PhD Abstract

The Role of Rooting Strategies on the Eco-hydrology of Semi–Arid Regions

Gajan Sivandran

Submitted to the Department of Civil and Environmental Engineering on December 23, 2011, in partial fulfillment of the requirements for the degree of  Doctor of Philosophy in the Field of Hydrology

Arid regions are characterized by high variability in the arrival of rainfall, and species found in these areas have adapted mechanisms to ensure the capture of this scarce resource. In particular, the rooting strategies employed by vegetation can be critical to their survival. However, land surface models currently prescribe rooting profiles as a function of only the plant functional type of interest with no consideration for the soil texture or rainfall regime of the region being modeled. Additionally, these models do not incorporate the ability of vegetation to dynamically alter their rooting strategies in response to transient changes in environmental forcings or competition from other plant species, and therefore tend to underestimate the resilience of these ecosystems.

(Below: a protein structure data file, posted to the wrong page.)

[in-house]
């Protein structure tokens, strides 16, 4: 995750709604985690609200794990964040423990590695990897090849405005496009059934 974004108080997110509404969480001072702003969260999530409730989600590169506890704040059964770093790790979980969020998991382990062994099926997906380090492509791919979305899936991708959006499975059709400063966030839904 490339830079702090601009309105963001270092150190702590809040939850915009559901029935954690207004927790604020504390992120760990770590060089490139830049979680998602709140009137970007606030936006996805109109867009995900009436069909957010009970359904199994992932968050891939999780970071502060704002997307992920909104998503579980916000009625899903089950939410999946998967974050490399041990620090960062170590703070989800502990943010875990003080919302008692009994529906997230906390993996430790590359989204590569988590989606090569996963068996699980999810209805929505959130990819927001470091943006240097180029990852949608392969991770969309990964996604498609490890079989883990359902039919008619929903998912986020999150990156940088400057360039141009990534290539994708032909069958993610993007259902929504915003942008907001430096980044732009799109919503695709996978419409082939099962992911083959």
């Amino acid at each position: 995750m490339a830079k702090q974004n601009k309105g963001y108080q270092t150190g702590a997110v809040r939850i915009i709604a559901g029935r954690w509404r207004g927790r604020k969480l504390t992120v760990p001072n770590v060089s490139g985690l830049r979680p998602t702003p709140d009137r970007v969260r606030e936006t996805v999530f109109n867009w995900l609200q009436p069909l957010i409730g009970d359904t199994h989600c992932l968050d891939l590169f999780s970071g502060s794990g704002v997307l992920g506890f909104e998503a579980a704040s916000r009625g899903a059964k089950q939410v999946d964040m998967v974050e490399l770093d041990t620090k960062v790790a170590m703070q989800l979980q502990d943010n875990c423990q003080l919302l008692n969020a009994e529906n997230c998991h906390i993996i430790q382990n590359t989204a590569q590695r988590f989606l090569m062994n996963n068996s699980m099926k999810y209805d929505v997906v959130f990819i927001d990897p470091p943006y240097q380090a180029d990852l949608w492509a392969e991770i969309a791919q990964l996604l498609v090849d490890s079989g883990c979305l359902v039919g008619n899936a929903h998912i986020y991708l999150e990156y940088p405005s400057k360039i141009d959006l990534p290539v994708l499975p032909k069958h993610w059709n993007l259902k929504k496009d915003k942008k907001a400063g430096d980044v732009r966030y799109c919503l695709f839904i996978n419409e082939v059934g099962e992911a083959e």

To address the simplicity of the current representation of roots in land surface models, a new dynamic rooting scheme was incorporated into the framework of the distributed ecohydrologic model tRIBS+VEGGIE. The new scheme optimizes the allocation of carbon to the root zone to reduce the perceived stress of the vegetation, so that root profiles evolve based upon local climate and soil conditions.  The strength of this scheme lies in its ability to optimize the rooting profile in a computationally-efficient manner, without requiring additional parameterization by the model user.

The ability of the new scheme to capture the complex dynamics of natural systems was evaluated by comparisons to hourly-timescale energy flux, soil moisture and vegetation growth observations from the Walnut Gulch Experimental Watershed, Arizona. Very good agreement was found between the model and observations, providing confidence that the improved model is able to capture the multidirectional interactions between climate, soil and vegetation at this site. The power of the new scheme was demonstrated through simulation of observed forms of within-hillslope vegetation patterning and the model’s ability to represent competition-colonization dynamics between different plant functional types under non-equilibrium conditions.
Thesis Supervisor: Rafael L. Bras

Professor of Civil and Environmental Engineering